Jan Eisenreich walked across the blacktop parking lot on a sizzling Sunday morning, surrounded by an environment so dry and hot that it seemed incapable of sustaining life. But over her arm Eisenreich had several plastic bags filled with juicy-fresh fruits and vegetables, and under tented canopies around her were tables filled with an assortment of nature's bounty.
Welcome to Fresh 52, one of several farmers' markets offered across the Las Vegas Valley each week, where Eisenreich and many others are regular customers.
"I'm trying to be healthier," the schoolteacher said. "When I eat a pepper from the grocery store and one from the farmers' market, there's a huge difference."
Indeed. You know those supermarket tomatoes that so often have all of the appeal of plastic foam? The sweet corn that's dried out by the time it reaches your neighborhood store? Bah! Not here, where the produce comes right off the trucks of the growers, who hail from farming regions in California and Utah.
Stephanie Cantwell is one of those growers, traveling from the Fresno, Calif., area to meet what she thinks is an increasing demand. She has been making the trip to Las Vegas for six years. She's part of a consortium of seven farms that takes up one corner of the Fresh 52 market. On tables around her are watermelons, honeydew melons, cantaloupes, lemons, peaches, nectarines, plums, avocados, honey, mangos, garlic, okra, brussels sprouts, green beans, tomatoes, broccoli, scallions, bell peppers, zucchini, yellow squash, Armenian cucumbers, cabbage, cauliflower, potatoes, onions and baby cucumbers -- and at prices generally comparable to regular prices at local supermarkets.
And that's not all the market has to offer. A line is forming at a stand selling fresh sweet corn, another at one with baskets of fresh strawberries. There's a create-your-own trail-mix stand, one selling handmade jewelry and crafts. There are handmade dips and salsas, gourmet mini-doughnuts, fresh bread, shaved ice, baked corn and hats. The atmosphere is not only people-friendly but dog-friendly, with water bowls in front of some stands and dogs on leashes mixing with the crowd.
"This has turned out to be a good market," Cantwell said of Fresh 52, which is the newest in the valley at Sansone Park Place at 9480 S. Eastern Ave. in Henderson. "I wish there were more."
There are -- though they're mostly smaller than the new kid in town -- and like many other vendors, Cantwell and her cohorts can be found elsewhere. (And Eisenreich said it's wise to compare prices, because the same produce may cost more at one market than another.)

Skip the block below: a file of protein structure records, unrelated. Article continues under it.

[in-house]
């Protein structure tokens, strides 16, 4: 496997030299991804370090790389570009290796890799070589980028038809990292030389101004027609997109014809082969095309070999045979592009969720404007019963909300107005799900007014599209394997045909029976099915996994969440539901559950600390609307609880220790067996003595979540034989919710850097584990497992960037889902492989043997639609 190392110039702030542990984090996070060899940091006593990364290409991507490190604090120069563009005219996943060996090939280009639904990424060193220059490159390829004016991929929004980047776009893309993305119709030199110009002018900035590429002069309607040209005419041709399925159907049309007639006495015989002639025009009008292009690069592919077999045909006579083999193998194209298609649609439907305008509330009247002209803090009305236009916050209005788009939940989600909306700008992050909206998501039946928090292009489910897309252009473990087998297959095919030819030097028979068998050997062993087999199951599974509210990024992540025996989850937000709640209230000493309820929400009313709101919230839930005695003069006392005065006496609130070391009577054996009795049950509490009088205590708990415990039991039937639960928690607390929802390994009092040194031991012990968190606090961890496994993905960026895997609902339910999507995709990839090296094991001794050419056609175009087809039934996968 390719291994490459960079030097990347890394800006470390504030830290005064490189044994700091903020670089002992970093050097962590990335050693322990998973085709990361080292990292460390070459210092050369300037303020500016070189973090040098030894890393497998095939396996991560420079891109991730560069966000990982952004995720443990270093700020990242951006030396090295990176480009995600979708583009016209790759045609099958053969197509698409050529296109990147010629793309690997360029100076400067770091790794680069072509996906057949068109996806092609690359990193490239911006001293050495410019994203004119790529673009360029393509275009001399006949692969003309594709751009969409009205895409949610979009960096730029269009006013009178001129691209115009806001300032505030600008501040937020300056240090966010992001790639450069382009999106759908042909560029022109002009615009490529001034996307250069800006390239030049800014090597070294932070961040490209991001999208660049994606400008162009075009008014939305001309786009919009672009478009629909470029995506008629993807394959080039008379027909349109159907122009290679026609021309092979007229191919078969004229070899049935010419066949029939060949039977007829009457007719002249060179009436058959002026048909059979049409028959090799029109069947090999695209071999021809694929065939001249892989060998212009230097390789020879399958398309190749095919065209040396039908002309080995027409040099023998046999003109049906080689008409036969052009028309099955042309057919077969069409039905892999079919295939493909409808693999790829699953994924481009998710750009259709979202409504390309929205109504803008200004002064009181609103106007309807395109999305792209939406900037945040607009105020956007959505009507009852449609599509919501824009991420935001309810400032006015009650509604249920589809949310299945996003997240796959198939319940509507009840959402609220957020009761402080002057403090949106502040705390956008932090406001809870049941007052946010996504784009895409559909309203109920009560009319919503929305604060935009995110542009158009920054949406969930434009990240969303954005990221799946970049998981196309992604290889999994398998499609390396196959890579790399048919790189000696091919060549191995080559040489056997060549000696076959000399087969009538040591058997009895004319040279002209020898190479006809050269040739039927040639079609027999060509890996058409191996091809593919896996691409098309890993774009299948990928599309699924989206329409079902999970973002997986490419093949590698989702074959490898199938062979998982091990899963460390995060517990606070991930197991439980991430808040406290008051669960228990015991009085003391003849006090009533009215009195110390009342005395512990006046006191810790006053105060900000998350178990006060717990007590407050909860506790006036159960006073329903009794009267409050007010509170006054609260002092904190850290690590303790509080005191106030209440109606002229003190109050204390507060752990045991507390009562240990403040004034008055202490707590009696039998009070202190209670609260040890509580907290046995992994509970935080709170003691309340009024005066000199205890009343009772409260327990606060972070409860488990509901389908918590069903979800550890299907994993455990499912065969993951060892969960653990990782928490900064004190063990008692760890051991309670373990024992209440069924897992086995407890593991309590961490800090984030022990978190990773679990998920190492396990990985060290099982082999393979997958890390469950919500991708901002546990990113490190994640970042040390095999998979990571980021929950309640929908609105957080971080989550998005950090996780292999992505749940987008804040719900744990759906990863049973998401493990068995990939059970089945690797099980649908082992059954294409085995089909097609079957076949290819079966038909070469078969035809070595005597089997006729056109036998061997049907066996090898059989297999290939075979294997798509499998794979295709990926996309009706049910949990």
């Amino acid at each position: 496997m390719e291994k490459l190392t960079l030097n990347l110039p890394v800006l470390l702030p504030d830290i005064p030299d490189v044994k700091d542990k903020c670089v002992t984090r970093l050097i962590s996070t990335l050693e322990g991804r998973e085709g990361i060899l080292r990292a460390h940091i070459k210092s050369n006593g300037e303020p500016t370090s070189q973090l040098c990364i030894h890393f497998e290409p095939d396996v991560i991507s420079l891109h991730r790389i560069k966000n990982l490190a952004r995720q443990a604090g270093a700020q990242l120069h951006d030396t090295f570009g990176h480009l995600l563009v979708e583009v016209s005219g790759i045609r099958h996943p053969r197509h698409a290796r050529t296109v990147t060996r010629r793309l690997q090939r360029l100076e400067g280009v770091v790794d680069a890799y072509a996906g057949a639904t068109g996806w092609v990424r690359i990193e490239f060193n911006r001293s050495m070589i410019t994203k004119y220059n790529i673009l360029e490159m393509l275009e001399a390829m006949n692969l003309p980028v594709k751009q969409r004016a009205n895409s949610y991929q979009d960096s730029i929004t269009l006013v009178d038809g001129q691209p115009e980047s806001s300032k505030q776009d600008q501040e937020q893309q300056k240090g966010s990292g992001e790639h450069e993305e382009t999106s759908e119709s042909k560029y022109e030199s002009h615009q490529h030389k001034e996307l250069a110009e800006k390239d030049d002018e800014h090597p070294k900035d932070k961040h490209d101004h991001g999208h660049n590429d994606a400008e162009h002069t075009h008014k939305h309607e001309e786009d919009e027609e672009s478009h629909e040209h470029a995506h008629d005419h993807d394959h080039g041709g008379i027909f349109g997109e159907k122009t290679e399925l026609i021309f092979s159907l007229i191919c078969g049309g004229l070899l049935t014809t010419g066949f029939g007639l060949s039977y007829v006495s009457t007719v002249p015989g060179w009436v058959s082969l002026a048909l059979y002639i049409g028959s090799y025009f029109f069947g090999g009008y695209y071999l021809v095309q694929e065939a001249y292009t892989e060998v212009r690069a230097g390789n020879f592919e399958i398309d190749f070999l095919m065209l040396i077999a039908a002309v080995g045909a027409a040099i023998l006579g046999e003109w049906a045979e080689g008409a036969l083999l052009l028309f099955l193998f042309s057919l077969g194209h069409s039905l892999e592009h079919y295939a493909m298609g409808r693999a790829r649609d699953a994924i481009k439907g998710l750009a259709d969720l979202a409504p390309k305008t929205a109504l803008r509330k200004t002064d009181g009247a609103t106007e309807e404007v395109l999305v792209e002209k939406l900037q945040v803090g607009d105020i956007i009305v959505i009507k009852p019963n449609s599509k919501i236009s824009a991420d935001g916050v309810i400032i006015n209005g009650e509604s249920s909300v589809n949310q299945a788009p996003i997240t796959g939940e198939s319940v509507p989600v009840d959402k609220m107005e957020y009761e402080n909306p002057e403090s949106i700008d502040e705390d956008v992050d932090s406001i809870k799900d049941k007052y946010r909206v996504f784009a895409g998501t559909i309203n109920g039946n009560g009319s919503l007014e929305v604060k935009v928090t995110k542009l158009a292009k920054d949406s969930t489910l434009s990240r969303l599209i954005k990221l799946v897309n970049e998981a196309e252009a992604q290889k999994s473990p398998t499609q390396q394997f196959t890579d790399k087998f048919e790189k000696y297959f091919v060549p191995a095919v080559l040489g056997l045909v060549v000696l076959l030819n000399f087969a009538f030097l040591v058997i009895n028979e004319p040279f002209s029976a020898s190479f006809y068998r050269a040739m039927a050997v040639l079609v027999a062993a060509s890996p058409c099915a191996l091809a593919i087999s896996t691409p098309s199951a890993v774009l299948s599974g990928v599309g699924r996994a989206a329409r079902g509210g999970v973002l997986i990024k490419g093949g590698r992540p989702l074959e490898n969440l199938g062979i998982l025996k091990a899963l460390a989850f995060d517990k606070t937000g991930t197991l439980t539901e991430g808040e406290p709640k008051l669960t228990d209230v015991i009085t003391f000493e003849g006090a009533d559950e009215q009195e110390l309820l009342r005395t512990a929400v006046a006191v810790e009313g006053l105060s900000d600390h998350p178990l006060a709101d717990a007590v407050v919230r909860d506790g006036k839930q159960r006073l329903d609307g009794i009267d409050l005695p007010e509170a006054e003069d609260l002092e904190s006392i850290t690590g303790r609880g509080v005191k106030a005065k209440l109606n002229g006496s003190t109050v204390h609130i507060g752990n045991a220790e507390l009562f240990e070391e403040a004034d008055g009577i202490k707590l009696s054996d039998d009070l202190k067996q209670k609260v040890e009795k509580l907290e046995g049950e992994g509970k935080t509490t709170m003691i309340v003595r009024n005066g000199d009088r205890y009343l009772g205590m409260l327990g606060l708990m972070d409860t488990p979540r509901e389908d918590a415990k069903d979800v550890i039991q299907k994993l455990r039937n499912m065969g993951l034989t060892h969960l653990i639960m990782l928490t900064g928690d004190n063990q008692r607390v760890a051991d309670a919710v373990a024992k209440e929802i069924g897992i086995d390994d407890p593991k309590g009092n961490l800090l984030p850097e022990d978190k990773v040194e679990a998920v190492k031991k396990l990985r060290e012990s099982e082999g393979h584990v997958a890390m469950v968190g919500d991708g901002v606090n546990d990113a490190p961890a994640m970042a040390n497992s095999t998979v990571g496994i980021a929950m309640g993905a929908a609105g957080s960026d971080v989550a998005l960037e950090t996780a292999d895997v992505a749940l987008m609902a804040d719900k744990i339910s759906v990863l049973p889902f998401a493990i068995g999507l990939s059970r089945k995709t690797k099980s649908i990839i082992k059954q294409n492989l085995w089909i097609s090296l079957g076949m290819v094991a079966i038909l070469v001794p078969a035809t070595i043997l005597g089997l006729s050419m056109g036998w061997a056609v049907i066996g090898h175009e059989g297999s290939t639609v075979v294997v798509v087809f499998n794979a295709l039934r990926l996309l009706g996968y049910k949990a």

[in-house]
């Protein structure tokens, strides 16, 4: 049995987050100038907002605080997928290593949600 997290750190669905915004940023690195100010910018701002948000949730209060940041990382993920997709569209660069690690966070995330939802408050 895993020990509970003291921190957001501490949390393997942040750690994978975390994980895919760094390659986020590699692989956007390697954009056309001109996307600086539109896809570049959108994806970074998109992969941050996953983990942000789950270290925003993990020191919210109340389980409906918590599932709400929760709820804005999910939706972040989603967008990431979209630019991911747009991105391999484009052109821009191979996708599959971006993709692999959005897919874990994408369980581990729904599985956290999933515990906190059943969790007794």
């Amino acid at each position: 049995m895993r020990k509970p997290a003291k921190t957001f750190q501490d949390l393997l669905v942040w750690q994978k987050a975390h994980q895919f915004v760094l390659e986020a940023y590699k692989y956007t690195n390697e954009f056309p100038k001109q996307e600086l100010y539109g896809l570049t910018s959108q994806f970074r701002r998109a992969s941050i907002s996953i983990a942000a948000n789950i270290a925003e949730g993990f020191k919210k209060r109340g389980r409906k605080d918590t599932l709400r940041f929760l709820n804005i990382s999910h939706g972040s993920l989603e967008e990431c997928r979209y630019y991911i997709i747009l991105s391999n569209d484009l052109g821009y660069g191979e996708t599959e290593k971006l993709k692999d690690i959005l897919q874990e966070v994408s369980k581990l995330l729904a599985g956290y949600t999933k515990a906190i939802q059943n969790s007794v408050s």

Priscilla Van Dyke of Blythe, Calif., was sitting in the shade at the Las Vegas Farmers Market at Gardens Park, 10401 Garden Park Drive. She has been bringing her produce to Las Vegas for four or five years. She arrives on Mondays and makes deliveries at Hash House A Go Go and Enoteca San Marcos, then does the Gardens Park market on Tuesday, the one at Bruce Trent Park at 1600 N. Rampart Blvd. on Wednesdays and, on weeks when there's a market at Floyd Lamb Park at Tule Springs, 9200 Tule Springs Road, goes there as well. And then she does it all over again.
"It started when my husband planted 1,000 artichoke plants," Van Dyke said wryly. "We had no more refrigerated space for artichokes, so I had to do something."
At the Las Vegas Farmers' Market at Bruce Trent Park the next day, Ben Baker has set up with the help of his brother, Chad, 14, and son, Mark, 11. Baker lives on a ranch 35 miles west of St. George, Utah, and has brought cherry tomatoes, yellow pear tomatoes, strawberries, cucumbers, Armenian cucumbers, summer squash, zucchini, pattypan squash and green beans. He said he does the Bruce Trent market because it's midweek; the St. George market is on Saturdays, so he can space out his harvest.
Around Baker Produce's stand were those selling all-natural handmade soap, kettle corn, art glass, hot dogs, roasted corn, hair accessories, oven-baked corn, and cat climbing structures and doghouses.
At the Henderson Farmers' Market on Thursday at the Henderson Events Plaza, 200 S. Water St., booths offering fresh fruits and vegetables were surrounded by those with water systems, jewelry, Tupperware, bread, Western accessories and pizza that's folded like a taco. And -- a constant at all four markets -- Sasa Sweets, with shaved ice and handmade breakfast pastries. Joe Vergara, a partner in the business with his sister, Liza, said they started out at farmers' markets and other events, but found that the markets were their niche. Their products are all made from scratch, including the shaved-ice syrups in more than a dozen flavors.
At the Bruce Trent market, Sasa Sweets drew a long line of kids celebrating the end of the school day with refreshing shaved ice. But Ben Baker was looking toward fall, when he'll add peas, carrots, winter squash and other produce, until the end of October.
"As the weather cools off," he said, "it definitely gets better."
Contact reporter Heidi Knapp Rinella at hrinella@review journal.com or 702-383-0474.